Next in the second half of verse three we are introduced to the third son born to David: Absalom the son of Maacah, the daughter of Talmai, king of Geshur. We do not know how David came into this relationship but, curiously, we are told that she was the daughter of the king of Geshur. Did David enter into the marriage as a way of securing greater victory in his battle against Ishbosheth? Did he enter into this marriage to further expand his power into the region of Syria, to the north of Israel? It seems possible, if not probable. Whatever the case was, the offspring of that relationship would be Absalom, the son that would usurp the kingship of his own father. In fact, later on in Absalom’s life, before inciting a rebellion against his father and after killing his older stepbrother he would find himself fleeing to Geshur and to Talmai (his grandfather), the king of Geshur (2 Sam 13:34-37).[2] Concerning this expedient political arrangement and the fruit it bore Matthew Poole wrote:

“… he paid dear for making piety give place to policy herein, as the history of Absalom showeth.”[3]

Then in verse four we are told of David’s fourth and fifth son. Adonijah, David’s fourth born son, was the one who tried to take the throne as David was lying on his deathbed (2 Ki. 1:1-27). He was eventually put to death by David’s son and successor, Solomon, only after despising the mercy he was shown and the opportunity he had to live (1:28-53; 2:13-25). We do not know anything more of his mother Haggith. Then there was Shephatiah. We know nothing more of him than his name and the fact that he was David’s son born of Abital, whom we also know nothing else about.

And finally there was David’s sixth born son, Ithream, born of David’s wife Eglah (vs.5). I don’t think Eglah’s identification as “David’s wife” is because she was ‘the principal wife of David’ or something like that, but it is likely because her name is the conclusion to the list of wives presented. As far as both Ithream and Eglah are concerned, both are unknown to us outside of their names.

David had six sons listed in these verses, born to him while in Hebron, and we know that three of them were infamous and three were seemingly, as one commentator put it, “happy in their obscurity.”[4] Contextually, however, it appears to be a witness of how the house of David was growing stronger and stronger. And while that true in the natural David was transgressing the command of Deuteronomy 17:17. It’s interesting how David was able to exercise self-control as it related to not exercising vengeance against Saul but he was repeatedly unwilling to exercise self-control as it related to women. Consider, then, the happiness that David’s self-control produced, and on the flip side, all the incredible evils and heartbreak that were produced by these carnal allowances. May those two contrasting pictures inspire us to pursue self-control (2 Pet. 1:6) and abstain from fleshly indulgence (1 Pet. 2:11).

Now, having given us a peek into David’s domestic life, the inspired narrator shifts our focus to shifting allegiance of Abner. An event inspired by Ishbosheth’s confrontation of Abner.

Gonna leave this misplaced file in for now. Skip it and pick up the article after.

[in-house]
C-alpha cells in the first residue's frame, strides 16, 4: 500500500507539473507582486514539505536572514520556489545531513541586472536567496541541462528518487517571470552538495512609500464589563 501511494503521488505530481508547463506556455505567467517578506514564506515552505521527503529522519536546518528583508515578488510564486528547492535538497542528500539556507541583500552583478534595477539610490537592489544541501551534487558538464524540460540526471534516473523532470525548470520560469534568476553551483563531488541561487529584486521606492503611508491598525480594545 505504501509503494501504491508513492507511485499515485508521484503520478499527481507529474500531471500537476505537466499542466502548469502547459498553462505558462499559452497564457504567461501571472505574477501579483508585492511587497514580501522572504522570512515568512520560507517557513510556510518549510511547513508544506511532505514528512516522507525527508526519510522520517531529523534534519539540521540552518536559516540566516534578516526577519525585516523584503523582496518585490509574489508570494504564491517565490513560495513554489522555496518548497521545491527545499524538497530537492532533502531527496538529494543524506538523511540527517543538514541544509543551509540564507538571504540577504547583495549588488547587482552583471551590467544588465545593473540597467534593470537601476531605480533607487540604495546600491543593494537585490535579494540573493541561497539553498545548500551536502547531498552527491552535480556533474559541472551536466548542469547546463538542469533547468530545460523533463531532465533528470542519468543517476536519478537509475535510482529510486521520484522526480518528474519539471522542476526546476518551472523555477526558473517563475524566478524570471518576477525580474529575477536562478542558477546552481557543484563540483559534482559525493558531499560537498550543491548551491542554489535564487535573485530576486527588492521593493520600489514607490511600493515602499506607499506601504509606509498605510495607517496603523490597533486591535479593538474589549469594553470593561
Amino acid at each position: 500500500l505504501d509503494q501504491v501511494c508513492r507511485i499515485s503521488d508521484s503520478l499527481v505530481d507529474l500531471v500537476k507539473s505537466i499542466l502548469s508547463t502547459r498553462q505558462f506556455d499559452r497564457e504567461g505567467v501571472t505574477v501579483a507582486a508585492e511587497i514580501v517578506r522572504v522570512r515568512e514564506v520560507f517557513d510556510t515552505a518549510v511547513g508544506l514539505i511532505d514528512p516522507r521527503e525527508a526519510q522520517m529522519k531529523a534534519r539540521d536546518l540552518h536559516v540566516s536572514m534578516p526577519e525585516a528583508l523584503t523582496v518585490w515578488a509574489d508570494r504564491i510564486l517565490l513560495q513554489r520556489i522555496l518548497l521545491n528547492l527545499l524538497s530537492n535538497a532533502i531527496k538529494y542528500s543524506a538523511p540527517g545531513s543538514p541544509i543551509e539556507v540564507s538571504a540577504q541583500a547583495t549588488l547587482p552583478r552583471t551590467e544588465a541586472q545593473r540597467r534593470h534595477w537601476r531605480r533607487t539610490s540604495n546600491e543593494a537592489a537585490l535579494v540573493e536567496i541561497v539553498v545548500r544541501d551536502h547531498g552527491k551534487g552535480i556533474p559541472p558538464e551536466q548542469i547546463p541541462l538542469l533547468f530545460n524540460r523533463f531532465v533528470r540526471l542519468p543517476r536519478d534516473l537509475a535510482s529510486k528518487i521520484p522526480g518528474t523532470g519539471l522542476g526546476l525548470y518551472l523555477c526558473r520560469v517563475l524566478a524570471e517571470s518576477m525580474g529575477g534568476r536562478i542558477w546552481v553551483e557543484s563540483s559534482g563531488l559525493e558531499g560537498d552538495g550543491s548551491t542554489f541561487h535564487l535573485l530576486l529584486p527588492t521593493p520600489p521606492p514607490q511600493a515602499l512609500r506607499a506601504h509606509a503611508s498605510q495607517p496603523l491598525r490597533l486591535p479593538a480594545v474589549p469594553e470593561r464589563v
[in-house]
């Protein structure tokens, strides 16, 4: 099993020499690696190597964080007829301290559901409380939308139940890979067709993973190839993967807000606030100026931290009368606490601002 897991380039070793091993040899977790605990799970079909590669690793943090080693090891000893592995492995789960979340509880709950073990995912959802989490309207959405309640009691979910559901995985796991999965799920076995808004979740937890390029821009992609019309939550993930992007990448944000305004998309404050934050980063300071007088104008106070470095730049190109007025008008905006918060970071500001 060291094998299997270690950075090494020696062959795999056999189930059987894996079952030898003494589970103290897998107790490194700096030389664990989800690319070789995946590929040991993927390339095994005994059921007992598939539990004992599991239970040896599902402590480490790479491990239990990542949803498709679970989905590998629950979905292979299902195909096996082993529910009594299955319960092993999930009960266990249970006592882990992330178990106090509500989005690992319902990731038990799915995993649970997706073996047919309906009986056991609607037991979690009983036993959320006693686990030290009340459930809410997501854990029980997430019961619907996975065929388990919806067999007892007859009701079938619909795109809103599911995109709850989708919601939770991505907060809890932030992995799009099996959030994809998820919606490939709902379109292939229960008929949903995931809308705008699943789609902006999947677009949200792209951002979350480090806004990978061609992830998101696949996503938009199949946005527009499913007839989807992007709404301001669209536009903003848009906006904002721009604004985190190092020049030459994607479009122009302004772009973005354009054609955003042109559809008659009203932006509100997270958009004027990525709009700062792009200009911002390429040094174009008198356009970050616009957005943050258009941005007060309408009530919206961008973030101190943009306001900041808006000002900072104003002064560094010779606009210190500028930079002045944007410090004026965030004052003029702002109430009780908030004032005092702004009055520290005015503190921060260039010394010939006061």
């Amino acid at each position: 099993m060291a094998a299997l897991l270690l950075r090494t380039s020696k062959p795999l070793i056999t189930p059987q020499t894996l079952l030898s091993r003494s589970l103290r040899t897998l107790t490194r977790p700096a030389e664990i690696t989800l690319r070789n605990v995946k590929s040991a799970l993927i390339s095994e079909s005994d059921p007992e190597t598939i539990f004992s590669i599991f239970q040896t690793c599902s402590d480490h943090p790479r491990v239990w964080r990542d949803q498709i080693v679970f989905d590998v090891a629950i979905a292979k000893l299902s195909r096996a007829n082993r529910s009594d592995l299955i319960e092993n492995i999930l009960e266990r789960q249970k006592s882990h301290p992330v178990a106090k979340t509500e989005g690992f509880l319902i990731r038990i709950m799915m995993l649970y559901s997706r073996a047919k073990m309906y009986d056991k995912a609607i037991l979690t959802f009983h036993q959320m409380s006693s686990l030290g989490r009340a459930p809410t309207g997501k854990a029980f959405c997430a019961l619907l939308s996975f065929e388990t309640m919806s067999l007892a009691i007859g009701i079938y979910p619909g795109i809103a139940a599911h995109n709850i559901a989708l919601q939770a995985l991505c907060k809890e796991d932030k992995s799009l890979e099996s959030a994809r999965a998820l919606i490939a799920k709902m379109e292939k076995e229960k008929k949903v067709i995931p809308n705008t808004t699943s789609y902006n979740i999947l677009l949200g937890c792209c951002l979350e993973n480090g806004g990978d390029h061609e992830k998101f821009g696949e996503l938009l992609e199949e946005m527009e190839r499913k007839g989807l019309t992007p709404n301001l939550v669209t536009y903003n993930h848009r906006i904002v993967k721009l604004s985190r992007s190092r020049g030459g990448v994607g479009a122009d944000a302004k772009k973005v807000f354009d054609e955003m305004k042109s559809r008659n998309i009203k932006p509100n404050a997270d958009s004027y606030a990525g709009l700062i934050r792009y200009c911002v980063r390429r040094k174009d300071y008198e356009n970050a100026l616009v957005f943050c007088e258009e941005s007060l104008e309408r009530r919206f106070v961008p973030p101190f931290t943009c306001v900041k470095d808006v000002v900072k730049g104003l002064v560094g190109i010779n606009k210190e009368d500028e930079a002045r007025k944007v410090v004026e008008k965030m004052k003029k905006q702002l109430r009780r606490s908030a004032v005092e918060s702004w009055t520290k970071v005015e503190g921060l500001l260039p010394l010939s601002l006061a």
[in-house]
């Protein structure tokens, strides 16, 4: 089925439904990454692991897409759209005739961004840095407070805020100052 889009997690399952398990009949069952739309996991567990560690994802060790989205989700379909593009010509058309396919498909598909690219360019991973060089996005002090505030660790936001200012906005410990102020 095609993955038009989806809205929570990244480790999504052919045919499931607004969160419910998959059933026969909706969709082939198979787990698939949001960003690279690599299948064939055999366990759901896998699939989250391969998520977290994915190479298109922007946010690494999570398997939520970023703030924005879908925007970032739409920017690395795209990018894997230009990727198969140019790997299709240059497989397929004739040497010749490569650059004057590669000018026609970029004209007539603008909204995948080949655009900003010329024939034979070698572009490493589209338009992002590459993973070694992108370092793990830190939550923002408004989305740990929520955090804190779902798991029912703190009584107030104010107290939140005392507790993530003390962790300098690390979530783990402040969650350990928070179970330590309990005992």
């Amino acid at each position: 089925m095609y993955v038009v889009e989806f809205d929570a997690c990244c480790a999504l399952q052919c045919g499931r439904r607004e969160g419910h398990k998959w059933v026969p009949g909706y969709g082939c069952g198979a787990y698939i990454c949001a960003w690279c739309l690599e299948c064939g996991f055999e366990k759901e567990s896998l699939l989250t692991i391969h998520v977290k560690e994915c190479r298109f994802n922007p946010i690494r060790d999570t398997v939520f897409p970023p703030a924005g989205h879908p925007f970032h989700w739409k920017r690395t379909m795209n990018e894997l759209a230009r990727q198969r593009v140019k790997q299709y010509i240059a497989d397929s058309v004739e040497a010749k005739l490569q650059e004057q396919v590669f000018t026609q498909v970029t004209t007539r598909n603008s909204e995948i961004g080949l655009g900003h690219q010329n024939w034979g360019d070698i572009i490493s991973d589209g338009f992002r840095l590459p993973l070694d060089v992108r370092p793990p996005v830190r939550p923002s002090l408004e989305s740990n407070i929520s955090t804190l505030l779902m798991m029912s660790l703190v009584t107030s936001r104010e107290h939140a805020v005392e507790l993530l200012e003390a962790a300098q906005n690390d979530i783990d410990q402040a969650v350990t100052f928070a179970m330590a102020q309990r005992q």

Verses 6 & 7
Now it was so, while there was war between the house of Saul and the house of David, that Abner was strengthening his hold on the house of Saul. And Saul had a concubine, whose name was Rizpah, the daughter of Aiah. So Ishbosheth said to Abner, “Why have you gone in to my father’s concubine?”

So during this long war between the house of Saul and the house of David Abner was strengthening his hold on the house of Saul (vs.6). This wasn’t too much of an accomplishment. It was tantamount to buying more shares of a stock that was plummeting. But nonetheless, it tells something about Abner’s intentions – the power broker was after power.

It looks as though one of the ways that Abner was strengthening his hold on the house of Saul was by taking one of Saul’s former concubines, Rizpah, for himself. In the Ancient Near East the harem of a deceased king was considered, by and large, the inheritance of a successor. Thus, when Absalom took his father’s concubines it was as though he regarded David as dead and himself as king. The same idea is developed when Adonijah asked for Abishag to be his wife (1 Ki. 2:23-25); it was tantamount to claiming the throne. Understandably, Ishbosheth wanted to know what was going. At face value it looked as though Abner had eyes for kingship.

Ishbosheth’s five-word question – in the Hebrew – is met by the longest speech in the entire chapter. Beginning in verse eight we see Abner’s response…

Verse 8
Then Abner became very angry at the words of Ishbosheth, and said, “Am I a dog’s head that belongs to Judah? Today I show loyalty to the house of Saul your father, to his brothers, and to his friends, and have not delivered you into the hand of David; and you charge me today with a fault concerning this woman?

Ishbosheth’s question sent Abner into a tirade. We’re told Abner became very angry at the words of Ishbosheth. Interesting how Abner hadn’t given thought to the way his support of a rival kingdom offended God, he just thought about Ishbosheth offended him! Abner acted like a monarch who esteemed himself above questioning. He asked Ishbosheth,  “Am I a dog’s head that belongs to Judah?” It was Abner’s way of asking – ‘Do you see me as a vile and contemptible traitor?’ He went on to boast of his loyalty (Heb. hesed) to the house of Saul, and how he had not given Ishbosheth into David’s hands (vs.8b).  And he had been loyal to the house of Saul – to a fault.